Here are some of my favorite things my wife Aleen says.

1.  Take Yes for An Answer. You would be surprised how many times it comes in handy.  Use it when people continue to argue a point you have already conceded, or when they stay on their soap box even after you say two or three times that you agree with them.

2.  Song and Pony Dance. This belongs to a subset of sayings which are basically mixed-up idioms that Aleen, who is a Lebanese-born Armenian, blurted out in moments of excitement.  She was trying to say either “song and dance” or “dog and pony show,” but ended up with her own brilliant combination.  Meaning:  event which is contrived or orchestrated in perfunctory, workmanlike way.

3.  Walk the dog, Bob. Very specific genesis to this saying, but good general applications.  Came about when she overheard me discussing the emergency financial bailout legislation of 2009.  She was upstairs.  I was in the backyard.  She couldn’t see me, but could hear through open window a long, somewhat detailed conversation on bailout details.  When I came upstairs later, she said, “Who were you talking to?”  I said, “Bob.”  She said, “Bob, the dogwalker?” I said yes.  She said, “Is he a broker or something?”  I said, “No.  He’s just following it on the news.”  She puttered around for a minute or two before remarking, to no one in particular and certainly not to our lovely dogwalker, who had long since left:  “Just walk the dog, Bob.”  This saying has since become our shorthand for telling someone to stick to their assigned task.  Again, you will be surprised how often you get to use it.  Bonus fact:  when you do find someone who is giving advice or opinion outside of their area of expertise, there is a GREAT word for this kind of advice:  ultracrepidarian.

4.  This is a bunch of crock! As screwed-up idioms go, it’s hard to beat this one.  This one popped out when Aleen was voicing outrage.  She was aiming for “crock of shit” or “bunch of bullshit.”  Her mangled combination has dual application.  You can use it in an actual moment of outrage.  Or you can use it when your foreign-born spouse or friend screws up some other idiom, but doesn’t realize it yet, and you want to alert them.

5.  Who are you – Andre Mariotti? No general application to this one.  It’s just funny.  I was driving too fast.  She was trying to accuse me of driving like 1970s-era IndyCar/Formula One racing star Mario Andretti.

6.  Handsome Is as Handsome Does. This is actually a saying from my maternal great-grandmother and grandmother.  You can tell it’s an old saying by the archaic use of “handsome,” which used to be applicable to men or women.  This saying is to remind the listener that there is outer beauty, and there is inner beauty, and the latter is more important.  Aleen uses it with our kids.  Its nice that this one stayed in our family, and even jumped over to the Armenian side.

7.  Pipe down. Frequently used by Aleen.  Similar in meaning to “simmer down now.”  Also archaic.  Best deployed in a generally cheerful, happy context when you are trying to keep people focused and trying to keep stray commentary to a minimum.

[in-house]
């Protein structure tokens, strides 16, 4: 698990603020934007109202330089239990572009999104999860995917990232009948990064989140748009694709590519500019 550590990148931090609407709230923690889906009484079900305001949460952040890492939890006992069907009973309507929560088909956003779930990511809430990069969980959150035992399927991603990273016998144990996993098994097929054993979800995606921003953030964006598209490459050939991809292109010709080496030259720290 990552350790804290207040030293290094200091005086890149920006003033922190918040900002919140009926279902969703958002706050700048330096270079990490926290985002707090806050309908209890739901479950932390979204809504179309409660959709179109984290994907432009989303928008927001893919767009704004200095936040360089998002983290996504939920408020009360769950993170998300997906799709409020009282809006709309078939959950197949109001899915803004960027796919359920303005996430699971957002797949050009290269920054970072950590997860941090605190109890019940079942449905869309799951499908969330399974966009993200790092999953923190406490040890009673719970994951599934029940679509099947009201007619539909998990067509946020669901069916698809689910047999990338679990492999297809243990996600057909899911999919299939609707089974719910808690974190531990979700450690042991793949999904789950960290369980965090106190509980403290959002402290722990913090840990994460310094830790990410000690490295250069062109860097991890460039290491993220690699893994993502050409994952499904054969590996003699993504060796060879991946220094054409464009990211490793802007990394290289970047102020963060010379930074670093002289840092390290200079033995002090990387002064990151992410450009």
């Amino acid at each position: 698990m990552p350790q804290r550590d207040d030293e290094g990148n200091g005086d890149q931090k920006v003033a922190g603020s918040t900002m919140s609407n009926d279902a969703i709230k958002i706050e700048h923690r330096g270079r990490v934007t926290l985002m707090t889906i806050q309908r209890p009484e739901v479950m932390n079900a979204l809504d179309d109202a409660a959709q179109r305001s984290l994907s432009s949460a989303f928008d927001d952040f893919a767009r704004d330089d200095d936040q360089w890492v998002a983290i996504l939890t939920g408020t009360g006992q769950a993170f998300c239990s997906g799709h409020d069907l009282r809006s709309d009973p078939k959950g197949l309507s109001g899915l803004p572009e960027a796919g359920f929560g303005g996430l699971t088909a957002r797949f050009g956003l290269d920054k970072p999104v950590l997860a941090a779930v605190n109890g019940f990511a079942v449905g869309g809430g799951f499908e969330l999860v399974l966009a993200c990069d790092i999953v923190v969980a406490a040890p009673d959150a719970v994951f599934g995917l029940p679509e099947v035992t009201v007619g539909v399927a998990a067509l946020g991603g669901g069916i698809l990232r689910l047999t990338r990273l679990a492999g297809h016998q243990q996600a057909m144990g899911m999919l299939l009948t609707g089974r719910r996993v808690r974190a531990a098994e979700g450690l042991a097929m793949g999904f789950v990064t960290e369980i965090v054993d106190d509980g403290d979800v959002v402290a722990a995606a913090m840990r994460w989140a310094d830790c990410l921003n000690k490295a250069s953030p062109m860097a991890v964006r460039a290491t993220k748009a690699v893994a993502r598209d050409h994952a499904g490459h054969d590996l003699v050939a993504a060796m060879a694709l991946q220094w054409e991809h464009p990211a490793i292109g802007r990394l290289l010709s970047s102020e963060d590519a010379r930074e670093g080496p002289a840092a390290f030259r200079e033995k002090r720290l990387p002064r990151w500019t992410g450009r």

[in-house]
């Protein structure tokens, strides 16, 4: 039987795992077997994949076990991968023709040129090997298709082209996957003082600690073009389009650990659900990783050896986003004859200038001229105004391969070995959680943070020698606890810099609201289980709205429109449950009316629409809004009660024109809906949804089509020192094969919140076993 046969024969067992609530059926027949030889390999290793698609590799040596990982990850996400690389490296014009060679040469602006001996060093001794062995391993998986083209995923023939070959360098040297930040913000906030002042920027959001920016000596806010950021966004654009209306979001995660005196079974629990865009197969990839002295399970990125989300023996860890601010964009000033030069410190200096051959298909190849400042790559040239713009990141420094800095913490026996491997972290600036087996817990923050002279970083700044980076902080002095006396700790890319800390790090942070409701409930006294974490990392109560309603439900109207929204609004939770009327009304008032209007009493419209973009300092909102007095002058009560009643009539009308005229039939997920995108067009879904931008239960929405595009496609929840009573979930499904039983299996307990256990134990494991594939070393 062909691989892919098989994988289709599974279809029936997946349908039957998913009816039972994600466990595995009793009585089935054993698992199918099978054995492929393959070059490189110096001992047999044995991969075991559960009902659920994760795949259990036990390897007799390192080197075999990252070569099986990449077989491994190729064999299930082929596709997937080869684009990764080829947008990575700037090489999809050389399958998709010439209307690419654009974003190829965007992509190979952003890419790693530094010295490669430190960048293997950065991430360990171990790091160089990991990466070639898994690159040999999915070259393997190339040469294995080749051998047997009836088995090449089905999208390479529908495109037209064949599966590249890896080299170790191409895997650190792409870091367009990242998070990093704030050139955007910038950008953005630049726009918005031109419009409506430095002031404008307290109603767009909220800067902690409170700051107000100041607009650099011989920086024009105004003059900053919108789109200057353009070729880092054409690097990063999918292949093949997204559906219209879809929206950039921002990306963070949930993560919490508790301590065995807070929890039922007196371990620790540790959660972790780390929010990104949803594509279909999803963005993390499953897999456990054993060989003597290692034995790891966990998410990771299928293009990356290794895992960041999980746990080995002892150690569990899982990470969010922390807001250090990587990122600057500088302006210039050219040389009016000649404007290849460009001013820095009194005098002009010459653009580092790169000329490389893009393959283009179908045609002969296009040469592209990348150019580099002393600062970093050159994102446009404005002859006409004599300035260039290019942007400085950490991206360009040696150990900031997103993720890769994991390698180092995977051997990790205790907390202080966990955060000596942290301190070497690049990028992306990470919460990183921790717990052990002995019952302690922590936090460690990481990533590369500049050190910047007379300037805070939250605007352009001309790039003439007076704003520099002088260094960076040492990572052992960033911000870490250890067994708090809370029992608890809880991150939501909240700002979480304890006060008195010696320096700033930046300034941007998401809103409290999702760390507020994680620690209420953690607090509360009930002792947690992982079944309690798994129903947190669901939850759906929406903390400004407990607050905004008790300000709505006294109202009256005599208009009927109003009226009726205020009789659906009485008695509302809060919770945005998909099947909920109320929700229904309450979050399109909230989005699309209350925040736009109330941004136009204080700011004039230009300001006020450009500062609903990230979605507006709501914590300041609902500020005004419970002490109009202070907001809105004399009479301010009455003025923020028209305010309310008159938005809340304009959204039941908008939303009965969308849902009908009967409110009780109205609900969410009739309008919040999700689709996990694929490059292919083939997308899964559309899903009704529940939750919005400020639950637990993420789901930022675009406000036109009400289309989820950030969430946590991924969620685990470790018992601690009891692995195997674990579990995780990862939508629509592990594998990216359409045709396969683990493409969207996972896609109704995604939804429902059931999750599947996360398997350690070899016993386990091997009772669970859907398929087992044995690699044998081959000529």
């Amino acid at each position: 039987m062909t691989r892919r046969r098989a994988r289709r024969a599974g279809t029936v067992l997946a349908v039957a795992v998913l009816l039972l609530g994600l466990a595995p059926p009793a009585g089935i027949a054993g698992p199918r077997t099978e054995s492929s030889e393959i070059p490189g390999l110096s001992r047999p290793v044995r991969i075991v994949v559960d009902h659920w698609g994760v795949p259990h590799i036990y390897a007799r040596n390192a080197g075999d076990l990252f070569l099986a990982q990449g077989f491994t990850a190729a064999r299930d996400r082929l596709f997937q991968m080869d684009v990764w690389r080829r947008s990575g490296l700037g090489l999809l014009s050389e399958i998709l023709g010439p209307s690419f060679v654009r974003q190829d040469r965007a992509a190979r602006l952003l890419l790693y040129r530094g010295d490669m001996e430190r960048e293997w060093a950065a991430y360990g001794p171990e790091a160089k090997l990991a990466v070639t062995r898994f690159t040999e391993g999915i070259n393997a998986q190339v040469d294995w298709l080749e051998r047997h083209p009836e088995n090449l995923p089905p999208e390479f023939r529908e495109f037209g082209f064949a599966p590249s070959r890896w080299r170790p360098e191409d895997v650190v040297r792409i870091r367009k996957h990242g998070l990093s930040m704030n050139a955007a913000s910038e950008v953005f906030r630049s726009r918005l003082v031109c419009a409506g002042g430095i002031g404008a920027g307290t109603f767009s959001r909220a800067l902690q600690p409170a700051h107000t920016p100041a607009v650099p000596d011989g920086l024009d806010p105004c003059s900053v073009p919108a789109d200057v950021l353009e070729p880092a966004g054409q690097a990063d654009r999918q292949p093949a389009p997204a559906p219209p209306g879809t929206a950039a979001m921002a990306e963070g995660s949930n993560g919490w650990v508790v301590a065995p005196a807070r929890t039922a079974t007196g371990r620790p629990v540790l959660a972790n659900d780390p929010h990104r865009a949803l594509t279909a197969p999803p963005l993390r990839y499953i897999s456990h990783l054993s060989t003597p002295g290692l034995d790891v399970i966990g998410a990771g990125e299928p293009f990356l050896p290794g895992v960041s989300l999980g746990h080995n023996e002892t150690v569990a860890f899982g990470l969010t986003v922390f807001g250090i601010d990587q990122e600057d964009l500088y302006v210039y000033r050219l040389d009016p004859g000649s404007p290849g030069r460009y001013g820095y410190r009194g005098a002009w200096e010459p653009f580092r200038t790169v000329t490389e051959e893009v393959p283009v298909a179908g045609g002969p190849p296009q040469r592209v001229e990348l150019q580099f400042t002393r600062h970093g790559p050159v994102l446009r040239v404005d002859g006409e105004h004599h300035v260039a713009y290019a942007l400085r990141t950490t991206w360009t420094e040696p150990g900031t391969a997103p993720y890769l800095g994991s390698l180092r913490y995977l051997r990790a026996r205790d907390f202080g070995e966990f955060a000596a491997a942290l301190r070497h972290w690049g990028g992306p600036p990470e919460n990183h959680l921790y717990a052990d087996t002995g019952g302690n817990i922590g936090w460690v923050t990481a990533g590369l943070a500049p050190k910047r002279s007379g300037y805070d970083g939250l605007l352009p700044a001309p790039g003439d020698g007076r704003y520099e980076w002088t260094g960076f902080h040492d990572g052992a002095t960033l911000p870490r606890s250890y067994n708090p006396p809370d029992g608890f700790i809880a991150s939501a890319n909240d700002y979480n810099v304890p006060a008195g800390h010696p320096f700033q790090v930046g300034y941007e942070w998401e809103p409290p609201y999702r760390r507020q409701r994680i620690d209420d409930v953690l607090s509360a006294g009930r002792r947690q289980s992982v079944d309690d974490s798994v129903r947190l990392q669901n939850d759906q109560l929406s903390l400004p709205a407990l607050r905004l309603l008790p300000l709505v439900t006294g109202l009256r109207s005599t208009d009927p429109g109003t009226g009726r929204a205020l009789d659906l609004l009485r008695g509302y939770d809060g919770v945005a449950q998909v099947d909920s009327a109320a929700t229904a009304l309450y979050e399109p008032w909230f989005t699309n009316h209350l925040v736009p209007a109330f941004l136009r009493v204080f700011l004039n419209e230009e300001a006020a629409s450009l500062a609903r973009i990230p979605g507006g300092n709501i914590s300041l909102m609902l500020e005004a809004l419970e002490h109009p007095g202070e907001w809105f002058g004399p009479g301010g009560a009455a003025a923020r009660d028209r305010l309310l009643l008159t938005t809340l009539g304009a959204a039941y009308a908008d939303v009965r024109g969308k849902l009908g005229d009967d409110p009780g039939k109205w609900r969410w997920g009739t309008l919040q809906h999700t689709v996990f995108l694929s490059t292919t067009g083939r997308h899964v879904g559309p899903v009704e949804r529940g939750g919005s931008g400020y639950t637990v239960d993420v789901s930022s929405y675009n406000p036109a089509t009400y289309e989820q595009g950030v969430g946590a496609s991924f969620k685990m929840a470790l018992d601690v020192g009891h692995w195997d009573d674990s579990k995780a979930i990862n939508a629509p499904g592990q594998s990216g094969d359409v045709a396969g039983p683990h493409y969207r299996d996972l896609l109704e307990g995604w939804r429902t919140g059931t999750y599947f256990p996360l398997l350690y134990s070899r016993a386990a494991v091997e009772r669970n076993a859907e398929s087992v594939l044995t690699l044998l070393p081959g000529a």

8.  Sheer hell.  She said this one during a vacation in Italy when some minor aspect of lodging or accommodations wasn’t absolutely perfect.  With typical hyperbole, she referred to it as “sheer hell.”  Now she still uses it.  It means, “This one little thing kind of sucks, but how can I complain about it, since everything else is ridiculously good, but you know what, this one little thing does still suck!”

9.  Apology accepted. The key here is saying this at the correct time.  My wife says it preemptively when I am not aplogizing, but am still in fact arguing my original position. Saying it catches the other person offguard, makes them think that they have misspoken or that your intelligence is actually much higher or lower than they previously estimated.  Sometimes it just allows both people to walk away from exchange as if there had been a civil, adult ending to what was probably a very stupid argument to begin with.  This is a very fun one to use.  Deploy it today.

10.  With All Due Respect. Warning! Danger!  Major red flag!  If you are hearing this from my wife, it is likely that she is about to launch into a tirade which demonstrates that she actually has no respect for you or what you have done, nor for the people who brought you into this world in the first place.  This is bad prepositional phrase to encounter.  The only good news is that, syntax-wise, it generally comes at the front of the sentence, so it does serve as early alert that you are about to get it but good, big guy.

Originally published on Kit Troyer’s Blog.

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  • Kit Troyer lives in Los Angeles. He worked previously as a newspaper reporter and a criminal defense attorney. For the last 15 years, he has been a stay-at-home dad. But that gig is running out. Kids will soon be moving out and moving on.